> > > system. I wonder why they didn't spell it with an "X"?

    > >
    > > Because the surfing site it's named after is named "Mavericks".

    >
    > still a dumb name.


    I took it to the bookshelf... It's apparently some kind of beef. You
    know cow! Combined with the bootshaped new Mc Pro... Think cowboys this
    year...
    --
    teleportation kills
     
    android, Oct 30, 2013
    #17
  18. FPP

    FPP Guest

    In article <-september.org>,
    FPP <> wrote:

    > No. It's just a lousy picture. Shitty, in fact. I'm surprised Apple
    > chose such a low quality image to represent it's new baby.
    >
    > It's not very clear, or sharp - more like a snapshop than a profesional
    > photograph.
    >
    > I've been in the printing business for 30+ years (pre-press), and I've
    > seen a million images just like this one. Hell, I've *taken* a million
    > pictures just like this one...
    >
    > It looks like a non-professional photo that my mother-in-law could have
    > taken with her Kodak point and shoot. It wasn't exactly what you'd
    > expect from a Hasselblad :)
    >
    > Resolution and image *quality* have NOTHING to do with one another.
    >
    > FPP


    Ha! It *was* Amateur Night in Dixie...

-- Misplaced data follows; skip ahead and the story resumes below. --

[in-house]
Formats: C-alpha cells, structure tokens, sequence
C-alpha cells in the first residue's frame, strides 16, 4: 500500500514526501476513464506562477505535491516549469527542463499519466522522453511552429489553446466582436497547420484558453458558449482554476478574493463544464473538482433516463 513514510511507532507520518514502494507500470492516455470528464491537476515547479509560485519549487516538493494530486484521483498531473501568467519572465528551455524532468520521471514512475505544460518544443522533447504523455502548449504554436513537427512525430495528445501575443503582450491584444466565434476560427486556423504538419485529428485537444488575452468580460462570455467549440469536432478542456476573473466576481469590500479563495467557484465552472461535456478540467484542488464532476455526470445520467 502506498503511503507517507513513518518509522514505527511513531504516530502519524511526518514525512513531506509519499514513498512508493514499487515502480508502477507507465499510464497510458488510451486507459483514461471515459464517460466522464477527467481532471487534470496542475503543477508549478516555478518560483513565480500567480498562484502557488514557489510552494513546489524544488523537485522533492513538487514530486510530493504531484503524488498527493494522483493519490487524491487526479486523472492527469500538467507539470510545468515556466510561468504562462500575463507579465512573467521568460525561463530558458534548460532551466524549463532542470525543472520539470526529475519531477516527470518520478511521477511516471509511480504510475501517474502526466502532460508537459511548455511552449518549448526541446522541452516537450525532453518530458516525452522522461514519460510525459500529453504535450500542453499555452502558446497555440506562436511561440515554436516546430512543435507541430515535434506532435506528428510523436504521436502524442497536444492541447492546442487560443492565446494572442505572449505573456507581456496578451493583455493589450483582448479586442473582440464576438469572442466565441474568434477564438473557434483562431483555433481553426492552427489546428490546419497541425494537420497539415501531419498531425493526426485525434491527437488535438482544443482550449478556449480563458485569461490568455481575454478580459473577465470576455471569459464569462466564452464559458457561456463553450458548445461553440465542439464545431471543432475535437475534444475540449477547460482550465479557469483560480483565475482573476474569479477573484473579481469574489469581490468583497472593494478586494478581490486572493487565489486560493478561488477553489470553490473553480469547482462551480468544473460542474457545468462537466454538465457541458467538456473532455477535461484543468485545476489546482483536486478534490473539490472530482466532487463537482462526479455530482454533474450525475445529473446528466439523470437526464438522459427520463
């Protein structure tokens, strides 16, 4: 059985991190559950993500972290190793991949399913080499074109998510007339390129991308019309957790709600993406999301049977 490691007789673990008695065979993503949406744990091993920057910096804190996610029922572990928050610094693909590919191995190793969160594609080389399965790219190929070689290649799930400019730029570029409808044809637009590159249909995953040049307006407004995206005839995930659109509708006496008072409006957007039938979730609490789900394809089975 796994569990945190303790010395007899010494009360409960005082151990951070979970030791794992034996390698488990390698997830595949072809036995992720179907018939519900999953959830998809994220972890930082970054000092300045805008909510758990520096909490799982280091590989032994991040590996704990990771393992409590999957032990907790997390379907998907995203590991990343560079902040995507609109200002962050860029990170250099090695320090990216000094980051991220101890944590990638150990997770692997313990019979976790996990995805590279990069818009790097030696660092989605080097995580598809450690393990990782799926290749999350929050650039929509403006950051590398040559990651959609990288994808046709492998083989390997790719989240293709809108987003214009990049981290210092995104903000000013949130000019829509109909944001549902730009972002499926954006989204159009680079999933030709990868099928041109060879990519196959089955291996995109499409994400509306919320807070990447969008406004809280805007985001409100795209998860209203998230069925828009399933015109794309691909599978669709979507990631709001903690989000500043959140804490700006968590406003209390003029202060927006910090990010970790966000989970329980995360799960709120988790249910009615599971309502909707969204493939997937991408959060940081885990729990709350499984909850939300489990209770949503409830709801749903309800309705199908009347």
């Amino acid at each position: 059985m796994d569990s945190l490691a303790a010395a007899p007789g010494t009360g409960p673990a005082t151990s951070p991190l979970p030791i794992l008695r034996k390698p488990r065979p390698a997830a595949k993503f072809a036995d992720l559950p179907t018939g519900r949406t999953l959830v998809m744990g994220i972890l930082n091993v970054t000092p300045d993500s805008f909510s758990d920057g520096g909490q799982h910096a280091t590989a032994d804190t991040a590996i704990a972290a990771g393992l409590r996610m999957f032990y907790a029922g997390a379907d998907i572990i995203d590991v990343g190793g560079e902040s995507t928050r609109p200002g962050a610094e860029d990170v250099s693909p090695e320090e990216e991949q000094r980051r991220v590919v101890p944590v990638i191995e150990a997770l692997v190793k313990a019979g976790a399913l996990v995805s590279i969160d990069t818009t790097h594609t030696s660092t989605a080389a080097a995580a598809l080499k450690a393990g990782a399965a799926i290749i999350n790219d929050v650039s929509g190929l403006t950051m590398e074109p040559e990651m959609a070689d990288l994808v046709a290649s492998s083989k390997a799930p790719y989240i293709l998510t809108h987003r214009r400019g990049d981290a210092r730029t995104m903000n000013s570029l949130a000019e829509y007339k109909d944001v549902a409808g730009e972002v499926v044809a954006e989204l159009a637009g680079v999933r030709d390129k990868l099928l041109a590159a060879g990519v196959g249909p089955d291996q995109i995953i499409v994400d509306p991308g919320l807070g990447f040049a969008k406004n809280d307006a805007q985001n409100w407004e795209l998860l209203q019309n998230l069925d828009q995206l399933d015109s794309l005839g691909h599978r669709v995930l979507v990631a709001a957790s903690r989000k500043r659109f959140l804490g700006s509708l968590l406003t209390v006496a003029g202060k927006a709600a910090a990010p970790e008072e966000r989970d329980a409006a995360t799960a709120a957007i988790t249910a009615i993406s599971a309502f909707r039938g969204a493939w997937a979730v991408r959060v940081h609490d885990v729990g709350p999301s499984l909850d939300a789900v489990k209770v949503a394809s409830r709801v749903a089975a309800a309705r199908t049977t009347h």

see:
    http://osxdaily.com/2013/06/10/get-the-default-os-x-mavericks-wave-wallpa
    per/

    There actually is a better, clearer, much more appealing version of the
    "wave" desktop picture - and it's apparently from Apple.

    Mavericks wave = 5120 x 2880 @ 240 dpi

    Apple's "original" wave = 3533 x 1987 @ 72 dpi

    So, it appears that the Mavericks version was blown up and increased in
    resolution. All of which means that it's gonna look like shit compared
    to the "original" photo.

    --
    "The difference between genius and stupidity is that genius has it's limits."
     
    FPP, Oct 31, 2013
    #18
  19. In article <l4pjkp$ref$>,
    Wes Groleau <> wrote:

    > Then it has intentionally been made grainy. Or they took a small one
    > and enlarged it for some reason.


    Yes, it's a nice image for a desktop, but (technically) this is not a
    very high quality photo. The huge dimensions of the file suggest that
    Apple might have a 4K screen in the pipeline.

    Hey, notice how I cleverly sneaked another surfing reference into this
    post?

    --
    Julian Vrieslander
     
    Julian Vrieslander, Nov 11, 2013
    #19
  20. In article <-september.org>,
    FPP <> wrote:

    > No. It's just a lousy picture. Shitty, in fact. I'm surprised Apple
    > chose such a low quality image to represent it's new baby.
    >
    > It's not very clear, or sharp - more like a snapshop than a profesional
    > photograph.


    Could be that this shot was upsampled to match the pixel dimensions of
    some (as-yet-unannounced) large Apple monitor or TV.

    Another possibility is that they low-pass filtered it, to remove high
    frequency detail that could cause aliasing (Moire) when the file is
    displayed on smaller screens.

    --
    Julian Vrieslander
     
    Julian Vrieslander, Nov 11, 2013
    #20